Prince Charles 'invites Harry and Meghan to stay with him in UK in the hope of meeting Lilibet for the first time', sources claim - but Sussexes' refusal to return without Met Police protection puts reunion in doubt
- Prince of Wales yet to see granddaughter face-to-face after her birth in June
- Family have communicated via series of 'good natured' calls in recent months
- But Harry's concerns over security are said to be proving a stumbling block
The Prince of Wales is yet to see his granddaughter face-to-face, after she was born in California in June last year.
The offer, which would be the first time the family have fully come together since Harry and Meghan decided to quit as working royals, was made just before Christmas, according to the Mirror.
However, his son's refusal to return without a substantial level of security from the Met Police is said to have put the reunion in doubt.
In recent months, the family have communicated via a series of 'good natured' calls, sources told the paper.
The first picture of the Duke and Duchess of Sussex's daughter Lilibet was released in a Christmas card last month
The Prince of Wales (centre), during his visit to Haddo Country Park, Ellon, Aberdeenshire last week
What it really costs to guard Sussexes
The Duke and Duchess of Sussex's security team in Canada was made up of at least six £60,000-a-year Scotland Yard protection officers.
But experts say the true cost of each officer would have been closer to £100,000 a year when taking into consideration overtime, flights back and forth to the UK, pension contributions and living expenses.
The couple spent more than three months in Canada before moving to California in March 2020 when they are reported to have hired top-of-the-range security firm Gavin de Becker and Associates (GDBA), used by A-listers including Jeff Bezos, Tom Hanks and Madonna.
The team from GDBA – described as a 'secret service for famous people' – is rumoured to cost about £7,000 per day, or £2.5million a year.
Harry and Meghan are likely to have been provided a team of six bodyguards, which could include former intelligence officers from the FBI and CIA, who work in rotation, with four on duty by day and two at night.
The couple's American security would have no jurisdiction in the UK or access to intelligence information.
One said: 'The Prince of Wales has been saddened that he hasn't had the opportunity to spend time with his grandchildren, which he really does miss.
'He is a fantastic grandfather and loves playing the role immensely and it's certainly fair to say he feels there is something missing from his life without the ability to get to know Harry's children.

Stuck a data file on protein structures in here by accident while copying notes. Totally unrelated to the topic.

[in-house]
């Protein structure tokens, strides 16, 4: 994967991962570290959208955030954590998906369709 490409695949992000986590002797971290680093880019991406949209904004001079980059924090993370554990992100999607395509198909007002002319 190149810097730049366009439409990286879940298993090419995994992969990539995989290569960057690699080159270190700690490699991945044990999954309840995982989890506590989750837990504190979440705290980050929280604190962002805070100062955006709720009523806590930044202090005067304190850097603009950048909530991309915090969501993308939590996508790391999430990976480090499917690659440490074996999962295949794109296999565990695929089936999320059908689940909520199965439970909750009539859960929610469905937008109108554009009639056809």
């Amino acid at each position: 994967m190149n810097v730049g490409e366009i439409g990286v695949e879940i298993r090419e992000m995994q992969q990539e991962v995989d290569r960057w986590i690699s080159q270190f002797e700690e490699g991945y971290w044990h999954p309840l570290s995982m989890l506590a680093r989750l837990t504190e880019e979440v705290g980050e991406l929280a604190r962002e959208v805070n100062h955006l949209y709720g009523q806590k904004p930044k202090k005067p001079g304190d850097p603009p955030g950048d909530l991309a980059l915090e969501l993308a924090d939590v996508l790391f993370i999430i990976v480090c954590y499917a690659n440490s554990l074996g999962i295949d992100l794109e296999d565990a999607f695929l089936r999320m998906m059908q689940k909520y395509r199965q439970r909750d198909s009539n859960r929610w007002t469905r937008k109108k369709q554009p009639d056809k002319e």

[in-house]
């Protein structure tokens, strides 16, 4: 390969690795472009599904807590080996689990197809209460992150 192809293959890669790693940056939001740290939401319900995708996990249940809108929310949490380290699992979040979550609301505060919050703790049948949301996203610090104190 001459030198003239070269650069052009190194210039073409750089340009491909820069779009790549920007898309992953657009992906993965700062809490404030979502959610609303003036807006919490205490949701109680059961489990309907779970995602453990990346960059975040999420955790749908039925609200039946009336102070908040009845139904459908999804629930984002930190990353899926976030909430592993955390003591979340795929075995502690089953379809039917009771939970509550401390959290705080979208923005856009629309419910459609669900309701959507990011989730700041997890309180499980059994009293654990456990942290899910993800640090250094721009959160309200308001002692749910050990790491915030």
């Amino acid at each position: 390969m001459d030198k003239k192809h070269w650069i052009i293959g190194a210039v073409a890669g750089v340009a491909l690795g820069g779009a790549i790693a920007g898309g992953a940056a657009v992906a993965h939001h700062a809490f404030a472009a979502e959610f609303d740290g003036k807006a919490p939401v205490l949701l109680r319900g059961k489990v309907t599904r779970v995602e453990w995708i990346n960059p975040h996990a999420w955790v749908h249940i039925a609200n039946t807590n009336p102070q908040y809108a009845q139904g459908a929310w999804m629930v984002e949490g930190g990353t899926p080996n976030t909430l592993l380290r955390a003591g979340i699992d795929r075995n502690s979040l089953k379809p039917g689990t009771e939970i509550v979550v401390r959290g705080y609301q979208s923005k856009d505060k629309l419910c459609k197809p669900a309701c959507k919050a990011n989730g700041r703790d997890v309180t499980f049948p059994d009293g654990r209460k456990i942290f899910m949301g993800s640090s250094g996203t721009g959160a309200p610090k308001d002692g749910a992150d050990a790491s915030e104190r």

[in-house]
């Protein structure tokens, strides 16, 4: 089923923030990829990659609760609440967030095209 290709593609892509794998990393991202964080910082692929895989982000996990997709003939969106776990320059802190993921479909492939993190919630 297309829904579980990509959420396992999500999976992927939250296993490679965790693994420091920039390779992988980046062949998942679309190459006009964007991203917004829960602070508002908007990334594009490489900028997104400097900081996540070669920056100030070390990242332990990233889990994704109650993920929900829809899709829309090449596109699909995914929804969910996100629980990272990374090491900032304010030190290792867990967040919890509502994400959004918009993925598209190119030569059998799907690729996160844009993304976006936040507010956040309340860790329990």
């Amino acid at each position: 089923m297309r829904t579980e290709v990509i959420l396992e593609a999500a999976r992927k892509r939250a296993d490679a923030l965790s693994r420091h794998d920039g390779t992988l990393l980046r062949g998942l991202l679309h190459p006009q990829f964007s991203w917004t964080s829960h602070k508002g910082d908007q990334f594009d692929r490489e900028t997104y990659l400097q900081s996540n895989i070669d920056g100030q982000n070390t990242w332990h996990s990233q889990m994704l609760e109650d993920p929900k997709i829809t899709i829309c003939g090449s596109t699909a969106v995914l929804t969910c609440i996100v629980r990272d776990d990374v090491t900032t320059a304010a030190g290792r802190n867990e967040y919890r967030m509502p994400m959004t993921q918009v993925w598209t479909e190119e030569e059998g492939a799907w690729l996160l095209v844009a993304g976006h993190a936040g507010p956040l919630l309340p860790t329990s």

'This is something he is hoping to remedy which is why he made the gesture for Harry, Meghan and the children to stay with him if they wanted to, whenever they may come home for a period of time.'
It comes as a former head of royal protection warned today that Prince Harry 'cannot pick and choose' when he wants to visit the UK and receive protection.
The Duke of Sussex should not be expecting bodyguards supplied to him when he decides to return home, Dai Davies said.
The ex-Met Police officer pointed out Princess Anne was nearly kidnapped and her protection officer was shot - but she does not get full time protection.
His comments came as sources suggested the Queen will not help her grandson in his demand for security personnel when he comes to Britain.
The insiders claimed the Monarch has no intentions of 'caving into his demands' for protection from the Met and Home Office.
Prince Harry faced outrage yesterday over his threat of legal action against Her Majesty's Government.
He is seeking a judicial review of the decision to strip him of his UK police protection team, claiming it is too dangerous to visit without Scotland Yard bodyguards.
Last night there was anger at the unprecedented legal threat against the government as sources hit back saying: 'Scotland Yard is not available for hire'.
Mr Davies, who was Operational Unit Commander for the Royals from 1995, told GMB: 'He chose to go to America, that's his prerogative.
'And it's our prerogative to ensure when we look at any aspect of protection, any member of the Royal Family that we actually look and assess it through various security agencies. That's the crux.
'And it's been decided in this level, one they won't supply him with protection because the risk at this stage is deemed low.
'However should there be a risk when he comes then clearly the Metropolitan Police would be duty bound.'